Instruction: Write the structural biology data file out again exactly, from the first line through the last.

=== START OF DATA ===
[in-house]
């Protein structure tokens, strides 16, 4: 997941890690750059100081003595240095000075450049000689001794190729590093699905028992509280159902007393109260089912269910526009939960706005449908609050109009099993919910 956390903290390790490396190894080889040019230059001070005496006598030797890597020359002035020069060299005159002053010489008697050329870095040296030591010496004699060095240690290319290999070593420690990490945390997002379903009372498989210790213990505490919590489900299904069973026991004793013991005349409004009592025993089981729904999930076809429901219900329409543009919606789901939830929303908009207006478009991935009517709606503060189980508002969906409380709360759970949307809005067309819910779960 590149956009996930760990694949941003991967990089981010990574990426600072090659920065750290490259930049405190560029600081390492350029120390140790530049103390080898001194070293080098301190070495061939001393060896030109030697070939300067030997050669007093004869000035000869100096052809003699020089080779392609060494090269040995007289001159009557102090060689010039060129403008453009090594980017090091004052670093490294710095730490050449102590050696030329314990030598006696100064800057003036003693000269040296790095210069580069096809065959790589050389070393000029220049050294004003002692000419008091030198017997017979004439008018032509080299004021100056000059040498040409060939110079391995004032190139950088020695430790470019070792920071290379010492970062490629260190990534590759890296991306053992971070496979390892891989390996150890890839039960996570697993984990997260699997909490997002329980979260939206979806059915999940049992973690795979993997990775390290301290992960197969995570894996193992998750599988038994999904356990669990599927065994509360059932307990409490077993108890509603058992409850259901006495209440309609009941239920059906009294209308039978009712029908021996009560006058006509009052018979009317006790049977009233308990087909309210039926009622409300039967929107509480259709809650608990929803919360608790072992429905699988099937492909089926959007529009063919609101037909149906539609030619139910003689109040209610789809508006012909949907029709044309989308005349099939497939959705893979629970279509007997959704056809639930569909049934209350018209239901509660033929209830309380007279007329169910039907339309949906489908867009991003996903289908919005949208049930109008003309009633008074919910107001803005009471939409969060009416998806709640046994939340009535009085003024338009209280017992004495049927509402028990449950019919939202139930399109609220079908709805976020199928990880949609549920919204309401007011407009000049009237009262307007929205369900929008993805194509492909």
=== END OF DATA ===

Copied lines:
[in-house]
């Protein structure tokens, strides 16, 4: 997941890690750059100081003595240095000075450049000689001794190729590093699905028992509280159902007393109260089912269910526009939960706005449908609050109009099993919910 956390903290390790490396190894080889040019230059001070005496006598030797890597020359002035020069060299005159002053010489008697050329870095040296030591010496004699060095240690290319290999070593420690990490945390997002379903009372498989210790213990505490919590489900299904069973026991004793013991005349409004009592025993089981729904999930076809429901219900329409543009919606789901939830929303908009207006478009991935009517709606503060189980508002969906409380709360759970949307809005067309819910779960 590149956009996930760990694949941003991967990089981010990574990426600072090659920065750290490259930049405190560029600081390492350029120390140790530049103390080898001194070293080098301190070495061939001393060896030109030697070939300067030997050669007093004869000035000869100096052809003699020089080779392609060494090269040995007289001159009557102090060689010039060129403008453009090594980017090091004052670093490294710095730490050449102590050696030329314990030598006696100064800057003036003693000269040296790095210069580069096809065959790589050389070393000029220049050294004003002692000419008091030198017997017979004439008018032509080299004021100056000059040498040409060939110079391995004032190139950088020695430790470019070792920071290379010492970062490629260190990534590759890296991306053992971070496979390892891989390996150890890839039960996570697993984990997260699997909490997002329980979260939206979806059915999940049992973690795979993997990775390290301290992960197969995570894996193992998750599988038994999904356990669990599927065994509360059932307990409490077993108890509603058992409850259901006495209440309609009941239920059906009294209308039978009712029908021996009560006058006509009052018979009317006790049977009233308990087909309210039926009622409300039967929107509480259709809650608990929803919360608790072992429905699988099937492909089926959007529009063919609101037909149906539609030619139910003689109040209610789809508006012909949907029709044309989308005349099939497939959705893979629970279509007997959704056809639930569909049934209350018209239901509660033929209830309380007279007329169910039907339309949906489908867009991003996903289908919005949208049930109008003309009633008074919910107001803005009471939409969060009416998806709640046994939340009535009085003024338009209280017992004495049927509402028990449950019919939202139930399109609220079908709805976020199928990880949609549920919204309401007011407009000049009237009262307007929205369900929008993805194509492909």